The European Council at its last meeting under the French Presidency on 11-12 December had a weighty agenda, discussing the EU energy and climate change package, the European economic recovery plan and agreeing with the Irish government an approach which might allow the Lisbon Treaty to enter into force before the end of 2009. The Council also welcomed the political agreement on the CAP Health Check and, in a move surely made with one eye on the upcoming second referendum in Ireland on the Lisbon Treaty, it “expressed its support for Ireland’s effort to deal with the situation relating to pigmeat and its prompt precautionary action. It invites the Commission to support farmers and slaughterhouses in Ireland by way of co-financed measures to remove relevant animals and products from the market.”
In response, the Commission has proposed a measure to contribute to the cost of disposal of pigs that come from farms that used contaminated feed and the destruction of fresh, frozen and chilled pigmeat that may have been derived from such animals and that remain under the control of the primary processors. The measure also covers the relatively small number of cattle affected by the issue. The measure allows for maximum EU support of EUR 20.7 million This is additional to the EUR 15m already being made available in the form of aid to private storage.
This move represents a new departure for the EU agricultural budget. The EU Emergency Veterinary Fund can provide EU co-financing for the costs involved in coping with an animal disease outbreak, including compensation to farmers, costs of disinfection, emergency vaccination, etc. But the Irish pigmeat crisis involved a food safety breakdown, not an animal disease outbreak. On previous occasions, such as in the Belgian dioxin crisis in 1999, the Commission refused to provide EU funding towards the Belgian compensation package and indeed initially rejected the Belgian national compensation package on state aid grounds.
Perhaps the European Council’s generosity towards the Irish was influenced by the Christmas season, but there may also be an element of realpolitik in the agreement. In welcoming the decision when announcing the Irish national compensation package to the Irish Parliament on 17 December last, the Irish Minister for Agriculture, Fisheries and Food noted that “these measures exemplify the solidarity and support that the Members of the Union give when another member, Ireland on this occasion, finds itself in difficulty.” Mrs Mariann Fishcer Boel, the Agriculture and Rural Development Commissioner, is quoted as saying “This is another concrete example of how the European Union can help Irish farmers at this difficult time.” Presumably Irish farmers will be reminded of this when voting takes place on the second Lisbon referendum.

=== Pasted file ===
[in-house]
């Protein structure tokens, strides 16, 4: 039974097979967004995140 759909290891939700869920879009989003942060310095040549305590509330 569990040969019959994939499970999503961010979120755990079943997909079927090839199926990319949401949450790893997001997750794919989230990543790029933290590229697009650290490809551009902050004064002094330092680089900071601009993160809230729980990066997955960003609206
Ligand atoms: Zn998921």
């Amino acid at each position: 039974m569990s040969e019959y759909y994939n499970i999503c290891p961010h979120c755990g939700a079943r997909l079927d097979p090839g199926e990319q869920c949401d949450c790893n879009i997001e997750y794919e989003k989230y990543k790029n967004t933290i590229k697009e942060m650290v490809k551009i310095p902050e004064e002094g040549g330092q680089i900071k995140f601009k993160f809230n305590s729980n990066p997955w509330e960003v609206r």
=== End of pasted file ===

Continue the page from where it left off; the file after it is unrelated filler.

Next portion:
In my earlier post raising questions about the consequences of the Irish pigmeat crisis, I predicted that a national compensation package would be provided to Irish pig producers and processors. Following a number of days of negotiation, this has now been agreed up to a ceiling of €180 million. It appears that, if the total costs were to exceed this amount, the government envisages introducing a levy on unspecified products to fund this amount.
Much of this amount appears to be a safeguard against contingencies. Compensation to producers for pigs slaughtered due to feed contamination and to the processors for meat destroyed which remained in their ownership would amount only to a fraction of this. The main unknown is not the additional cost of the recall from retailers, but possible claims by manufacturers of highly processed foods (such as pizza toppings with pork ingredients) where the pigmeat component is only a tiny part of the overall product value. This risk may have been diminished by the decision of the Standing Committee on the Food Chain and Animal Health (SCoFCAH) that composite foods, such as pizzas and sauces, containing up to 20% Irish pork and fat can still be consumed. However, some beef markets have also been disrupted by the crisis so there may be other actors in the compensation queue.
From an insurance viewpoint, this product recall goes well beyond the product liability risk of normal business operations. Insurance companies classify it as an ‘act of God’, and thus something they are not expected to contribute towards. With the certainty that food crises of this kind will occur in the future at regular, if unpredictable, intervals, there is now an urgent need to put the funding of these liabilities on a more structured basis than simply assuming that the taxpayer will always be there to pick up the tab.